Several Philippine newspapers were caught out Wednesday by a last-minute reprieve for a young woman facing execution in Indonesia, running front-page headlines bidding her farewell and accusing the government of failing to save her.
“Death came before dawn,” read the Philippine Daily Inquirer’s dramatic headline, above a large photograph of condemned Filipina maid Mary Jane Veloso, 30, whose plight has captivated the nation.
Filipino-language tabloid Abante Tonite ran a black-themed front page together with a picture of Veloso, head bowed, and a headline in capitals that translates as: “Paalam [Farewell], Mary Jane.”
Indonesia defied global anger to execute seven foreign drug convicts and a local man by firing squad in the early hours of Wednesday but spared Veloso at the 11th hour in a decision her ecstatic family welcomed as a “miracle.”
Veloso claimed an international trafficking gang tricked her into bringing 2.6 kilograms (5.7 pounds) of heroin to Indonesia from Malaysia five years ago as she chased a non-existent job as a domestic worker.
Indonesian President Joko Widodo granted an 11th-hour reprieve after a woman suspected of recruiting Veloso turned herself in to authorities in the Philippines.
News of the canceled midnight execution, however, came too late for most Filipino newspapers rushing to put out their final print editions.
“PNOY IS TO BLAME,” the Standard’s headline read, referring to criticism over the supposed “negligence” of the government of Benigno Aquino, using media shorthand for his nickname–President Noynoy.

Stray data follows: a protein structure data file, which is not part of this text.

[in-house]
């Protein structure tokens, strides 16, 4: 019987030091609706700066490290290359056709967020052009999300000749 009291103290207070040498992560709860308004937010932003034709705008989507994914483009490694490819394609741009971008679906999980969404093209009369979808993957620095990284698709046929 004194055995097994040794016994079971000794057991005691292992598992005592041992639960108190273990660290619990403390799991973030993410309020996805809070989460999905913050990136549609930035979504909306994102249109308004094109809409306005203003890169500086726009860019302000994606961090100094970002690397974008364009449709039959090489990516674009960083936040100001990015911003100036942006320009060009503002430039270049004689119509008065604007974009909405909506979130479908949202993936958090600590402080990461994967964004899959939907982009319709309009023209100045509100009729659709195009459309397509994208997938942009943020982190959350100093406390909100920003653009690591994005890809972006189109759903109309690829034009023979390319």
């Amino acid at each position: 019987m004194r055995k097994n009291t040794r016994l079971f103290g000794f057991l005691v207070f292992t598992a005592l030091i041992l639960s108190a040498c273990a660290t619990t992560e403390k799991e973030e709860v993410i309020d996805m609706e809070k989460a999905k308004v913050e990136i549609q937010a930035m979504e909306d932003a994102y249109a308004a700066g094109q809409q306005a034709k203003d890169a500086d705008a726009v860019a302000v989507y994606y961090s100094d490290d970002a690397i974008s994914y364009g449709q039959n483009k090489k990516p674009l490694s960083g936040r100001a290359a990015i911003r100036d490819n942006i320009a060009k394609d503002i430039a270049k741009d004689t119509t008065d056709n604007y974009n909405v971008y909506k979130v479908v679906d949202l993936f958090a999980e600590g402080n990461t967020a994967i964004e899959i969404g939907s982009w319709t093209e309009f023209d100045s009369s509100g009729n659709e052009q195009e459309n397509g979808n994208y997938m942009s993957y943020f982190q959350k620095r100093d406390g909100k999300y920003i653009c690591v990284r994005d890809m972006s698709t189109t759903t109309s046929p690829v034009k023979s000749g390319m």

“All hopes fade,” The Manila Times concluded, while the Manila Bulletin reflected the drama across three editions with the evolving headlines “We’re hoping for a miracle,” “No delay in execution” and finally, “Veloso granted reprieve.”
The erroneous print-edition headlines swiftly became fodder for ridicule, with the online news site Coconuts Media running an item chiding the media for “killing” Veloso.
One Facebook user posted a composite picture of the frontpage snafu together with one of US President-elect Harry Truman holding a copy of the famous Chicago Tribune headline “Dewey Defeats Truman”.
“Proof that journalism hasn’t really changed much in the past six decades,” the caption read.
The Manila Times managing editor Ares P. Gutierrez said “there is nothing wrong or erroneous with our headline.”
“The headline accurately depicts the situation at the time we went to press,” he said.
“Nonetheless, our Web team stayed up till the wee hours to monitor the developments in Indonesia and were able to break the reprieve at 2:32 am. The Times also updated the banner story on its website’s landing page first thing in the morning,” Gutierrez added.
The Inquirer in a statement admitted the mistake and issued an apology.
“In our April 29, 2015 issue, the Philippine Daily Inquirer ran an erroneous headline. We deeply regret the aggravation this may have caused Mary Jane Veloso’s family.
“Our mobile, radio, social and Web platforms were able to report Mary Jane’s last-minute reprieve,” the newspaper said. “We promise our readers to do a better job.”